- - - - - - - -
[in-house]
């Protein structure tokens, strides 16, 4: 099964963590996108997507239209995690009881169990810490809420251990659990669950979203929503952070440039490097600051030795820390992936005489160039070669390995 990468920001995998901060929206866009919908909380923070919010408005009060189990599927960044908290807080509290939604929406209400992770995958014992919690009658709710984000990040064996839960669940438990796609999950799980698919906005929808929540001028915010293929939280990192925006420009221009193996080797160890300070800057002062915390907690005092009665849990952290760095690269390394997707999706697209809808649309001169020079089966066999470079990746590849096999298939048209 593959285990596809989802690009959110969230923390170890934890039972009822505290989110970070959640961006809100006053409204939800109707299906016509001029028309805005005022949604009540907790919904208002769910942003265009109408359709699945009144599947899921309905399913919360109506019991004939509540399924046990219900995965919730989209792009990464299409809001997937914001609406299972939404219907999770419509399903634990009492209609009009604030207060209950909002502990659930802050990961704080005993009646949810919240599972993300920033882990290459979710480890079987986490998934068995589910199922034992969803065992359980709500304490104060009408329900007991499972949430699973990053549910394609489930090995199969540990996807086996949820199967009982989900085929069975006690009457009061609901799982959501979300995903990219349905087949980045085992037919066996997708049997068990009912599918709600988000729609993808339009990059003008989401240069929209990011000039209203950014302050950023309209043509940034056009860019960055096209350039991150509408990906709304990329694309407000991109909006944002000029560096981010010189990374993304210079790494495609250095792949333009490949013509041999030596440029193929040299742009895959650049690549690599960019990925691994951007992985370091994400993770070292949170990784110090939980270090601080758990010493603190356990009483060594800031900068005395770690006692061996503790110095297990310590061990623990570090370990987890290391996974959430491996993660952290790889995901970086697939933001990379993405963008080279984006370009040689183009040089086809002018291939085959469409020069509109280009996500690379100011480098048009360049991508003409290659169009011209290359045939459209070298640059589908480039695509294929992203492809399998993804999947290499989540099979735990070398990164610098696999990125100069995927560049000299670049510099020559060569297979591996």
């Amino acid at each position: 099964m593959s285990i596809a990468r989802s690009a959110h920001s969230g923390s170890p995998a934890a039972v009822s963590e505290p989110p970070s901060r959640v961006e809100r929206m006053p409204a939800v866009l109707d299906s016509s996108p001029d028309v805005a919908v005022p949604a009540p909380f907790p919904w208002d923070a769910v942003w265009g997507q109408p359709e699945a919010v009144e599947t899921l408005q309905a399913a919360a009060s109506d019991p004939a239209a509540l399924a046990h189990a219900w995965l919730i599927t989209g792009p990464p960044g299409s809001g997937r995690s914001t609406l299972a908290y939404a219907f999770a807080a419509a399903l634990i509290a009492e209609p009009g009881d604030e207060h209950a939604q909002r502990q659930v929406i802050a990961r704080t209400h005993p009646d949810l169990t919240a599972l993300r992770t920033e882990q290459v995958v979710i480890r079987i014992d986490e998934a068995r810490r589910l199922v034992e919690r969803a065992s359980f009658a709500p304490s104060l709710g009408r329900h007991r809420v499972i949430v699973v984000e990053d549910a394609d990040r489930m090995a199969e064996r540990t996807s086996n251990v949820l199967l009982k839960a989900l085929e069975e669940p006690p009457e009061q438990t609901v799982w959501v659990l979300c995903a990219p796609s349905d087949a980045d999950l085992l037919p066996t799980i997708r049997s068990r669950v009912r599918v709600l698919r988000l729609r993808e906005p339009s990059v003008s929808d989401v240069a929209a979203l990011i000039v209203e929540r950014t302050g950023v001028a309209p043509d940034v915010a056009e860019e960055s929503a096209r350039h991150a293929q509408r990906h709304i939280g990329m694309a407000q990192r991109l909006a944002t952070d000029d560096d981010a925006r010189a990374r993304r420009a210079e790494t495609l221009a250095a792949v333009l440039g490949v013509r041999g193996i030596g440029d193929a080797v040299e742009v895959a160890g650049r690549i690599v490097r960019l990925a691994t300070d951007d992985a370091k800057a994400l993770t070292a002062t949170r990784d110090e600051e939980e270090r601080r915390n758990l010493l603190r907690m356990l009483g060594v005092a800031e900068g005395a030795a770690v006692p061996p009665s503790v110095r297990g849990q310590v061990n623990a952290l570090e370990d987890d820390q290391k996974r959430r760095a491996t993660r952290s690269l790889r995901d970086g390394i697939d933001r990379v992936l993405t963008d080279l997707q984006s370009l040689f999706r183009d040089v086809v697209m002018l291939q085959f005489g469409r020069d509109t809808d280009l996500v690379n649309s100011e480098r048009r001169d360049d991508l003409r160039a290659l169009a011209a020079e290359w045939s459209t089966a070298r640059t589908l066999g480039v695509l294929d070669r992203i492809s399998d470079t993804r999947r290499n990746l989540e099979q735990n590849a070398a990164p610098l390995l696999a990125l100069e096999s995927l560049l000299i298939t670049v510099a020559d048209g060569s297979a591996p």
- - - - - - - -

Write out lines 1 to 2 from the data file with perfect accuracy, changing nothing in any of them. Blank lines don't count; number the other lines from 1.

[in-house]
């Protein structure tokens, strides 16, 4: 099964963590996108997507239209995690009881169990810490809420251990659990669950979203929503952070440039490097600051030795820390992936005489160039070669390995 990468920001995998901060929206866009919908909380923070919010408005009060189990599927960044908290807080509290939604929406209400992770995958014992919690009658709710984000990040064996839960669940438990796609999950799980698919906005929808929540001028915010293929939280990192925006420009221009193996080797160890300070800057002062915390907690005092009665849990952290760095690269390394997707999706697209809808649309001169020079089966066999470079990746590849096999298939048209 593959285990596809989802690009959110969230923390170890934890039972009822505290989110970070959640961006809100006053409204939800109707299906016509001029028309805005005022949604009540907790919904208002769910942003265009109408359709699945009144599947899921309905399913919360109506019991004939509540399924046990219900995965919730989209792009990464299409809001997937914001609406299972939404219907999770419509399903634990009492209609009009604030207060209950909002502990659930802050990961704080005993009646949810919240599972993300920033882990290459979710480890079987986490998934068995589910199922034992969803065992359980709500304490104060009408329900007991499972949430699973990053549910394609489930090995199969540990996807086996949820199967009982989900085929069975006690009457009061609901799982959501979300995903990219349905087949980045085992037919066996997708049997068990009912599918709600988000729609993808339009990059003008989401240069929209990011000039209203950014302050950023309209043509940034056009860019960055096209350039991150509408990906709304990329694309407000991109909006944002000029560096981010010189990374993304210079790494495609250095792949333009490949013509041999030596440029193929040299742009895959650049690549690599960019990925691994951007992985370091994400993770070292949170990784110090939980270090601080758990010493603190356990009483060594800031900068005395770690006692061996503790110095297990310590061990623990570090370990987890290391996974959430491996993660952290790889995901970086697939933001990379993405963008080279984006370009040689183009040089086809002018291939085959469409020069509109280009996500690379100011480098048009360049991508003409290659169009011209290359045939459209070298640059589908480039695509294929992203492809399998993804999947290499989540099979735990070398990164610098696999990125100069995927560049000299670049510099020559060569297979591996």